This is a biography of North Omaha leader George Wells Parker.
This is a history of the Omaha NAACP chapter, including locations, people, successes and challenges since it was founded in 1915.
This is a history of a longtime, influential and successful segregated congregation called St Philip the Deacon Episcopal Church in North Omaha.
This is a history of the oldest Black church in Omaha, St. John’s AME Church.
This is a history of Bethel AME Church, which has been located at N. 24th and Franklin since 1925. It is one of the oldest Black churches in Omaha.
This is a history of Cleaves Temple C.M.E., one of the oldest Black churches in Omaha.
Ferdinand L. Barnett was a Nebraska Legislator from 1927 to 1928. He was also the editor of The Progress, a Black newspaper in North Omaha.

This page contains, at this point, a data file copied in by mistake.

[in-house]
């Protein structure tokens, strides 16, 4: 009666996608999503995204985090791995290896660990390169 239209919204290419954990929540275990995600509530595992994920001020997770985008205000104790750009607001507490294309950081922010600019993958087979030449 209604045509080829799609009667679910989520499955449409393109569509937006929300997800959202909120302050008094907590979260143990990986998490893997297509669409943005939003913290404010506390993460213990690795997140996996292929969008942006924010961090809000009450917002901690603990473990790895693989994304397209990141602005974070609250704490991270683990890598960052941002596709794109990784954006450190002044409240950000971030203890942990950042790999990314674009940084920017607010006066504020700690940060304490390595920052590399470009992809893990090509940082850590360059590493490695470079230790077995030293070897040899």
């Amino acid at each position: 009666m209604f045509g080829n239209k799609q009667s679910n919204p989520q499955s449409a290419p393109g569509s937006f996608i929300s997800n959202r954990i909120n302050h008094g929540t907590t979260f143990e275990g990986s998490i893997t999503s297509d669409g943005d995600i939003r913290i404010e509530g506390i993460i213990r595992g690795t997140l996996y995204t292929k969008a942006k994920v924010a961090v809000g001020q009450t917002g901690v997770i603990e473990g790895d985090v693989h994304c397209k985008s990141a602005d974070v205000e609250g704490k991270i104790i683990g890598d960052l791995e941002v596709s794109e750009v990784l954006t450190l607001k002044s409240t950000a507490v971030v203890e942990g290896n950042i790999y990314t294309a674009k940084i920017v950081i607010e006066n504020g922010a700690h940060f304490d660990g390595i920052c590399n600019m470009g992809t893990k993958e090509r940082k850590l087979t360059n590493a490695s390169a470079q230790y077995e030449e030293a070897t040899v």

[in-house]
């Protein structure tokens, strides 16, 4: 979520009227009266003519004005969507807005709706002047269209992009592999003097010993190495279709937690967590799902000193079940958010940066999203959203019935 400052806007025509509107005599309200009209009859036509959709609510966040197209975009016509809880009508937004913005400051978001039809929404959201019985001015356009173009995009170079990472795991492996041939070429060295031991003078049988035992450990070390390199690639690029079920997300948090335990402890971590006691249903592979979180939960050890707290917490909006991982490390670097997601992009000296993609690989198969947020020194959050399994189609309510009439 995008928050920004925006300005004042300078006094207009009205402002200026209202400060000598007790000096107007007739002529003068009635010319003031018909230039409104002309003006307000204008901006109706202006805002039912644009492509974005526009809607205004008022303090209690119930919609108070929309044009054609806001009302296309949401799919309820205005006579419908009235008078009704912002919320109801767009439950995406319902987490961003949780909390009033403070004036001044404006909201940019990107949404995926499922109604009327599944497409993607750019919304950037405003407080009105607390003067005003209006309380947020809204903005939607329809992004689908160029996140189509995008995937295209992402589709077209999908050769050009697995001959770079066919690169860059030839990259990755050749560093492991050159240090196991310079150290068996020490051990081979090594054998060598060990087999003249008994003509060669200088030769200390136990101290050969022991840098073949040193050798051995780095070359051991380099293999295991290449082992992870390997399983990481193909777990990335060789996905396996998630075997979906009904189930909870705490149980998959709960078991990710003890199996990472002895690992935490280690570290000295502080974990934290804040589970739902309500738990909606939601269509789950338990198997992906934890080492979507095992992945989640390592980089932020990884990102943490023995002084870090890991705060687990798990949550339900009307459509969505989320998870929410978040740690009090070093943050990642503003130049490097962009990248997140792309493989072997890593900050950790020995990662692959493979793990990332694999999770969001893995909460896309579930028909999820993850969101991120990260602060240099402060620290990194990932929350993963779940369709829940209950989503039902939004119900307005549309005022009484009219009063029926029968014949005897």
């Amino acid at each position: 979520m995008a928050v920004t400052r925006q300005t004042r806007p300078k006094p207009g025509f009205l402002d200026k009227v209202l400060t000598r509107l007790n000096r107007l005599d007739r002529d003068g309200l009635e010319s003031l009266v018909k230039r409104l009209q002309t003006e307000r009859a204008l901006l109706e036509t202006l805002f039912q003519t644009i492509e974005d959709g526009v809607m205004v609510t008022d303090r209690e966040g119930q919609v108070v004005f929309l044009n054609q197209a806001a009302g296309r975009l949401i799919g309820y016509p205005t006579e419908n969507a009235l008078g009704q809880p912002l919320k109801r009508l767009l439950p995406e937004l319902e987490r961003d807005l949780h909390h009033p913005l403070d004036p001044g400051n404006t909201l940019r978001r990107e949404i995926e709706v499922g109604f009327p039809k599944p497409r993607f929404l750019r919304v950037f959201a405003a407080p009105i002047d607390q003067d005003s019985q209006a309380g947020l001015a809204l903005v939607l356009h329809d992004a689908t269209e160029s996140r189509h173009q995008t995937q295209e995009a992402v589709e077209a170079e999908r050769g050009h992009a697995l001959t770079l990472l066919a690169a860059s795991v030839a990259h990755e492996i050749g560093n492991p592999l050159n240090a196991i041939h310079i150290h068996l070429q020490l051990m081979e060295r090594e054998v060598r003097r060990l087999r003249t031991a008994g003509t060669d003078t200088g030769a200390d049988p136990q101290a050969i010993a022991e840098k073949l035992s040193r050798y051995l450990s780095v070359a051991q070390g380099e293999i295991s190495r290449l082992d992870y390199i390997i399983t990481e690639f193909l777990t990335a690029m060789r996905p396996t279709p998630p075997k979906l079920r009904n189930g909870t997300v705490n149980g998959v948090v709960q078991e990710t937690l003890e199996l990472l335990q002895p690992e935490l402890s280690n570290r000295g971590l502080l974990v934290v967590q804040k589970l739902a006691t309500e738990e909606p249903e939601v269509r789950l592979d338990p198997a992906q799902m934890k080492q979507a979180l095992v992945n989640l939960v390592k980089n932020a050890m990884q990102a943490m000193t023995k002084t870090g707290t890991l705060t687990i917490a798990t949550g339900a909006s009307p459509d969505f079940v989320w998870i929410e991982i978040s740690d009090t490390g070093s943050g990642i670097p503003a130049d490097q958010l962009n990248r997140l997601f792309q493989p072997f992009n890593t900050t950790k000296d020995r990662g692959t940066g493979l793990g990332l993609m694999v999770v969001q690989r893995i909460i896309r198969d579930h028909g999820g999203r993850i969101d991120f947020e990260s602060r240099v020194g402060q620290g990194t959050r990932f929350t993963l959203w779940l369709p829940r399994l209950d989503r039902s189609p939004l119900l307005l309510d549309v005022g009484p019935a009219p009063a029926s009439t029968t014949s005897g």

This is a history of Malcolm X’s life in Omaha, and commemorations of his life in the city afterwards.
Judge Elizabeth Ann Davis Pittman (1921-1998) was a pivotal figure in Nebraska’s legal community and throughout Omaha. This is a bio of her by Jody Lovallo.
This is a history of the observation of Omaha’s Malcolm X Day since 1968.
A hallowed history unlike any other organization in the state, the Urban League of Nebraska is committed to, “…lead Nebraska in closing the social economic gap in the African American, other emerging ethnic communities and disadvantaged families in the achievement of social equality and economic independence and growth.”From the official Urban League of Nebraska website […]
This is a tour of various sites associated with the Civil Rights movement in Omaha, Nebraska.
This is a history of the Omaha NAACP Youth Council, which started in 1936 and continues today!
This is a timeline of a 1950s-era civil rights group in Omaha called the DePorres Club.